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You know that saying about "Old dogs can't learn new tricks".--Not really true---I'm an old dog and I'm still learning new tricks. The cross-head on this engine (purple colored) has a long protrusion welded on top of it that operates the rotary valve. The fact that it is quite long will make the cross-head want to bind as it moves under pressure from the cylinder. This is technically called an "overturning moment". The way to overcome that binding is to make the area on the cross-head which slides along the cross-head guides as long as possible. Since that is probably the next thing I'm going to build, an update to the 3D model was called for.
 

VINCENT INGRAM

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Joe--thank you for stopping by and leaving a comment. I don't get many people stopping by to say Hi anymore.---Brian
Hi Brian, I'm a long term lurker largely because my current 6 month project has overrun by about 4 and half years. I love your posts with explanations that even I can mostly understand - accompanied by drawings and photos that I find inspiring. Once my vehicle is up and running properly, I will be making a tentative foray into this world of engine-building. Thank you, Vincent.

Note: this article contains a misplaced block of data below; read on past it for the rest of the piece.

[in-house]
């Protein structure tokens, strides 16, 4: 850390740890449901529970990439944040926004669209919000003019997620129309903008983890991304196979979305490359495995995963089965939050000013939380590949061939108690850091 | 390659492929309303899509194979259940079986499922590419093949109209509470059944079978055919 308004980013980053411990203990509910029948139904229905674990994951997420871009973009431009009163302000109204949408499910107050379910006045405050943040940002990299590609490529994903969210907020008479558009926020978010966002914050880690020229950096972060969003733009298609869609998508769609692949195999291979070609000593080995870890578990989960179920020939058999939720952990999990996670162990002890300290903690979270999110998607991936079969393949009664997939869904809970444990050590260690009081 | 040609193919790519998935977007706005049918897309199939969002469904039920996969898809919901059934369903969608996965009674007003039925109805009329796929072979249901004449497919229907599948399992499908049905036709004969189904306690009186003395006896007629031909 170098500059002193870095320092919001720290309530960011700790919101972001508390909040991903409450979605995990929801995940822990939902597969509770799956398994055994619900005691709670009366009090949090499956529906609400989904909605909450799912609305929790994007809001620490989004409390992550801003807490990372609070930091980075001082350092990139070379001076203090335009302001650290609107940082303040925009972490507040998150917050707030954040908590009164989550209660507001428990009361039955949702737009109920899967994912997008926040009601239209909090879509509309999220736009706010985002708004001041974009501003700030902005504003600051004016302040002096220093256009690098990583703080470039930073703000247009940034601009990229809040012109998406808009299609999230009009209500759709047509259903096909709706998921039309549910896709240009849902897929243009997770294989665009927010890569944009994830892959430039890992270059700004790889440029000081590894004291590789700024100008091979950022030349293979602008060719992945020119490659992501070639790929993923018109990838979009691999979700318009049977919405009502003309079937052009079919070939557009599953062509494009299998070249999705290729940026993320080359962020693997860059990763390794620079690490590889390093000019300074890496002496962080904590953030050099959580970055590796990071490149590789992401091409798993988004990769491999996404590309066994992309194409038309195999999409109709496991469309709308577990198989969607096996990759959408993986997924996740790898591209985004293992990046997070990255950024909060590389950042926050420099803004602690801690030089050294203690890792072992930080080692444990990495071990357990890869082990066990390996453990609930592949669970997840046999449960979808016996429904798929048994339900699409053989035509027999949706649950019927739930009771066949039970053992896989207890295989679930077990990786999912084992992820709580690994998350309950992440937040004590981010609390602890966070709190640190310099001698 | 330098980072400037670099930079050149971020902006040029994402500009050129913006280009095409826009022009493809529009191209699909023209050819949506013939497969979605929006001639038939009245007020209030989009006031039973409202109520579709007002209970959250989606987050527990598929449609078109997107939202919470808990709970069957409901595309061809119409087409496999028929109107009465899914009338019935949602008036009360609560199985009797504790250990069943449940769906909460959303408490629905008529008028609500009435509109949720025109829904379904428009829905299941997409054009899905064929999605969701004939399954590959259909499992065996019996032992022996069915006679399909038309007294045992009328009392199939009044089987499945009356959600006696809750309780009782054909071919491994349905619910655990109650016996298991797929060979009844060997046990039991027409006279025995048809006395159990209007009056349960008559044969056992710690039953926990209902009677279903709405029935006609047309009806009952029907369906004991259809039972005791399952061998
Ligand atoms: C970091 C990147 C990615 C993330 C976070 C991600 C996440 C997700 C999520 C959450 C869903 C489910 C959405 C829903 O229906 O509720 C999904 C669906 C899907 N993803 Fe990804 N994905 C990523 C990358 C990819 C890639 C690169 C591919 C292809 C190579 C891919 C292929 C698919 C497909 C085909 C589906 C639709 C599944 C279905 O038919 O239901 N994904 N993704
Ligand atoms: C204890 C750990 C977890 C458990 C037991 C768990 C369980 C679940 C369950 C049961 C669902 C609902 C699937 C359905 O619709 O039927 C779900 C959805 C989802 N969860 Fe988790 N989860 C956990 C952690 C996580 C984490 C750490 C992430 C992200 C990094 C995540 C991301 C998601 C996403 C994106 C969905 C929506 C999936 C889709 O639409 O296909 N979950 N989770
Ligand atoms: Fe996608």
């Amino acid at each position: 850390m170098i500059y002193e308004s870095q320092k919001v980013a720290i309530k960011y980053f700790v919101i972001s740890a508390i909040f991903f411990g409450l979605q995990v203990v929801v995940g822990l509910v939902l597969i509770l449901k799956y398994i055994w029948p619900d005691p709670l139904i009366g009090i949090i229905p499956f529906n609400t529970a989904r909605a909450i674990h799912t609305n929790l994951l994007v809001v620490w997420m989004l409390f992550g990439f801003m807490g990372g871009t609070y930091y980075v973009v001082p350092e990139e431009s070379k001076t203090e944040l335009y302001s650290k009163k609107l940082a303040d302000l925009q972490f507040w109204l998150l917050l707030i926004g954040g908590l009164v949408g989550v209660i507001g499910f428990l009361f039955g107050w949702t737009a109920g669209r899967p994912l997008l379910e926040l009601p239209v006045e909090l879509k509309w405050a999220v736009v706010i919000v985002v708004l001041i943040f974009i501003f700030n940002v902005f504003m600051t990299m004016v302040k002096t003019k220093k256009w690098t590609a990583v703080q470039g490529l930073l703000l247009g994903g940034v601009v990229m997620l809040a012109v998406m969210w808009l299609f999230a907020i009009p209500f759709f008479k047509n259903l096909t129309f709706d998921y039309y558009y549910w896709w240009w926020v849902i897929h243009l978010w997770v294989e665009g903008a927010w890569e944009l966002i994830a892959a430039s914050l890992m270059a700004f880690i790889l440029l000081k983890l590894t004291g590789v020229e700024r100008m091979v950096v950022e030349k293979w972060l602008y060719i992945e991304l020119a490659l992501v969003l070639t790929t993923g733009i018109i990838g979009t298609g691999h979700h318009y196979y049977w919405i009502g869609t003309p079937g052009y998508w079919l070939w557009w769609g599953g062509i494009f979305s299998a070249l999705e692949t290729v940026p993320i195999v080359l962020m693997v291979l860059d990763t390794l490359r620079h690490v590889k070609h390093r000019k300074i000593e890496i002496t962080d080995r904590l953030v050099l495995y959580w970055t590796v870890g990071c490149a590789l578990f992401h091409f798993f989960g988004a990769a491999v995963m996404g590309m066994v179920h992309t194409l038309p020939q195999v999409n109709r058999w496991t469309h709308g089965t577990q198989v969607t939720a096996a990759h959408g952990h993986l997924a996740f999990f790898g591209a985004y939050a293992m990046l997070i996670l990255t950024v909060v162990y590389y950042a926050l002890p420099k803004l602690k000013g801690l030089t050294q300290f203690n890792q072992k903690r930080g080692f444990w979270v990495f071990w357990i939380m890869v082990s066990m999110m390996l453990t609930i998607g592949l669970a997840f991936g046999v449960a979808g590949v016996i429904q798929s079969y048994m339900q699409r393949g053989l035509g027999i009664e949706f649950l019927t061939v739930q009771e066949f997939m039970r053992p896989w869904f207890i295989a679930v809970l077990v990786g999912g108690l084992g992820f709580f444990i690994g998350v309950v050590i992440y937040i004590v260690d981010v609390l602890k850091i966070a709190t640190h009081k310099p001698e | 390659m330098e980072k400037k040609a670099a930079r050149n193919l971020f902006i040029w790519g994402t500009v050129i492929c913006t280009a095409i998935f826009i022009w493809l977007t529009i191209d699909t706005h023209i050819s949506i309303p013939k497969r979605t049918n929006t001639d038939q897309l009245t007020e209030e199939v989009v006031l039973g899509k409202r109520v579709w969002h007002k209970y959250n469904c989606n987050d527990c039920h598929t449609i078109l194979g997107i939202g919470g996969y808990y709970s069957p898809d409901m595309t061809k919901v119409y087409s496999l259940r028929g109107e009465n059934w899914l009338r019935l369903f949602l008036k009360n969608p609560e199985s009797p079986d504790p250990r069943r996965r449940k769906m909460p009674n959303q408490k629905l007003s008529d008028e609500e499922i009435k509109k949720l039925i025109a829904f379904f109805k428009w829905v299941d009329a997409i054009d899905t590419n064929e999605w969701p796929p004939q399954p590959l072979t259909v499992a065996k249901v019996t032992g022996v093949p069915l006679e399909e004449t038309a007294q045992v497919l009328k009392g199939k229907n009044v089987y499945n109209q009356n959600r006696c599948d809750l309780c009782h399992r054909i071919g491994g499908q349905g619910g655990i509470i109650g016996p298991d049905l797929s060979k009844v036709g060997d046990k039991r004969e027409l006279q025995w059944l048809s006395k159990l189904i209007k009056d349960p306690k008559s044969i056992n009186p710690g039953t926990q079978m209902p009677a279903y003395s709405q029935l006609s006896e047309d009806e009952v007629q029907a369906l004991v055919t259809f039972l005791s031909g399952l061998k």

lathe nut

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Brian, I am guilty of reading and following a post and sometimes not comment, that must stop, I had been out for almost three weeks, I live in SW Louisiana, the Hurricane came through here and the the tornadoes that it spun off finished us off, 130 mile per hour wind, I stayed up and watched the wind was bad enough but when the leaves, tin and singles are going horizontal that when you know there is a tornado close by, I did better than most there I still have a house, back to the build, you have something that most people would die for is the ability to be able to draw it out and see what it will look at, talking about a dog learning new things that is one I know that I can't get and am to old to start that, I love your work, Joe